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Keywords:

  • activation;
  • fast-inactivation;
  • patch clamp;
  • sodium channel;
  • Xenopus oocytes

Abstract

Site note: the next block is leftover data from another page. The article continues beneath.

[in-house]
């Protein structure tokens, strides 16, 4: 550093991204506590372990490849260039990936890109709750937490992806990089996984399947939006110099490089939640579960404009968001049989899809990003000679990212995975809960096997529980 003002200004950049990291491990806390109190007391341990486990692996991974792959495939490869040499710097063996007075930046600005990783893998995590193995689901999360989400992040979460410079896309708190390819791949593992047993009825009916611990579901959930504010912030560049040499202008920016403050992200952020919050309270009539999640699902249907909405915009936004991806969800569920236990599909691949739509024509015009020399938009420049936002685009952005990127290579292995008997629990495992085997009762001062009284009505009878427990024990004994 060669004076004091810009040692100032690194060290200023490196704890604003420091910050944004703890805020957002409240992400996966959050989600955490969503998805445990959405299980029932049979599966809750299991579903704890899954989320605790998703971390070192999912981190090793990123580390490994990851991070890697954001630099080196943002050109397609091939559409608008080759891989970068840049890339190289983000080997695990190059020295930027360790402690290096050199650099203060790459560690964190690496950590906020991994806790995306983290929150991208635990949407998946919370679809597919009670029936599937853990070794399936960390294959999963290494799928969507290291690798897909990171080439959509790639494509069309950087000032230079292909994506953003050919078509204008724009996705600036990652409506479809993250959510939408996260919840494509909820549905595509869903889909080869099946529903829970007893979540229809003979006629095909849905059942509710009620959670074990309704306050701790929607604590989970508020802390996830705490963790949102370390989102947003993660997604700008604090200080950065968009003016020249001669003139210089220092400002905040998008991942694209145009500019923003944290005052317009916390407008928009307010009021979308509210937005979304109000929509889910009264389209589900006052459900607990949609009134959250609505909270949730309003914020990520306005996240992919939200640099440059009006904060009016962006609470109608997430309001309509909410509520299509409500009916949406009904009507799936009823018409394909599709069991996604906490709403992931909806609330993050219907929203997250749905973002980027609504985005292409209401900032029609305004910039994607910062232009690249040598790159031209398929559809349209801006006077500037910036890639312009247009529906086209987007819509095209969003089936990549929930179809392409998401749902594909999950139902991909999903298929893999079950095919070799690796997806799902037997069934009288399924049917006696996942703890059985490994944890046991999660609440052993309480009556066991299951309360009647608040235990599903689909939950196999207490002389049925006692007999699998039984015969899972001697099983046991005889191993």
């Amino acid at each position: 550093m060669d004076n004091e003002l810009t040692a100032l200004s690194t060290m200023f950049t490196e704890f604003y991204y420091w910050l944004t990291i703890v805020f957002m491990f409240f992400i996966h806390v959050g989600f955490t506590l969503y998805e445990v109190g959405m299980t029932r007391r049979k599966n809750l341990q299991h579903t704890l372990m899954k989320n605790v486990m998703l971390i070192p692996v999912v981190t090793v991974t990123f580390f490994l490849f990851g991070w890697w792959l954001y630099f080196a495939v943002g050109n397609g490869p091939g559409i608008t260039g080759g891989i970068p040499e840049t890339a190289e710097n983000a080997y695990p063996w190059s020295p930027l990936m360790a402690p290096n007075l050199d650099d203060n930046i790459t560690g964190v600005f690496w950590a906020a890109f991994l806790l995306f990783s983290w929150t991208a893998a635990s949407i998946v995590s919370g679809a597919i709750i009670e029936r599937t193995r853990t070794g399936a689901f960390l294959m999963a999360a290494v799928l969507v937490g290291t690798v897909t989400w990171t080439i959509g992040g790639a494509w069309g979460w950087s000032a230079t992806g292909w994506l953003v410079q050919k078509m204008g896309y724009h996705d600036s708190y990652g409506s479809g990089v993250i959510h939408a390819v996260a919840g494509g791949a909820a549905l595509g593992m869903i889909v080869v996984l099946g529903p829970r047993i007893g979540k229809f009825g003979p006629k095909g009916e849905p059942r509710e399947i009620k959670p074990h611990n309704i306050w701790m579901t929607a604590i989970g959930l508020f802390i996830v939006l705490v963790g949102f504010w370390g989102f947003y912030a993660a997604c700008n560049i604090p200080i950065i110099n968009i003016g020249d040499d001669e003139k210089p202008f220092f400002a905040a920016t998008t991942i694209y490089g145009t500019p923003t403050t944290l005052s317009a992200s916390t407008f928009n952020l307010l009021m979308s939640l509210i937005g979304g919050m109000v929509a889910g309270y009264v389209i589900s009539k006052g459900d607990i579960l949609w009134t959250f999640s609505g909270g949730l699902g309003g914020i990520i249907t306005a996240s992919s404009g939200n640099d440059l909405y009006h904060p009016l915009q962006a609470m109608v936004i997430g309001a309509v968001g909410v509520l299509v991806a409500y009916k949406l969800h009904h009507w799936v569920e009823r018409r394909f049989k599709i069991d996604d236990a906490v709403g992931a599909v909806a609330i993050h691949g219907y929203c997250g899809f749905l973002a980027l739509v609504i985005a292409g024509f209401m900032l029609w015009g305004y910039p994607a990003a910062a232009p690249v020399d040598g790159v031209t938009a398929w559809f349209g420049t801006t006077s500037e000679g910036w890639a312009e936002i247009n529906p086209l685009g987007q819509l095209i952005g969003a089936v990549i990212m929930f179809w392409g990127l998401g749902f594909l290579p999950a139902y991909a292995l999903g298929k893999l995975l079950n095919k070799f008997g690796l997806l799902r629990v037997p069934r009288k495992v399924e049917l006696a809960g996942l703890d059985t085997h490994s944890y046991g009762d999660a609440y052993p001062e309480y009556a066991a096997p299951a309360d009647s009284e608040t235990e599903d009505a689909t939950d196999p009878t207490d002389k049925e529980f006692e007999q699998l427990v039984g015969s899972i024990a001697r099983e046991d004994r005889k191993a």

The biophysical origins of paramyotonia congenita and its exacerbation in cold temperatures were examined. Human skeletal muscle voltage-gated sodium channels were expressed in Xenopus oocytes and macroscopic currents were recorded from cell-attached patches. Wild-type (hNaV1.4) channels were compared to two mutant channel isoforms, T1313M and R1448C. The voltage dependence and temperature sensitivity of activation, fast-inactivation onset and recovery, and deactivation were studied. Although activation and the onset of fast-inactivation were temperature sensitive in all three isoforms, and although these properties in mutant channels differed from those in wild-type channels, they did not account for cold-exacerbation. Deactivation, however, was disproportionately slower in R1448C, but not in T1313M, than in hNaV1.4. These defects may, at least in part, account for the clinical symptoms of paramyotonia congenita and its exacerbation by cold, and provide a basis for studies into the therapeutic alleviation of these symptoms. Muscle Nerve 30: 277–288, 2004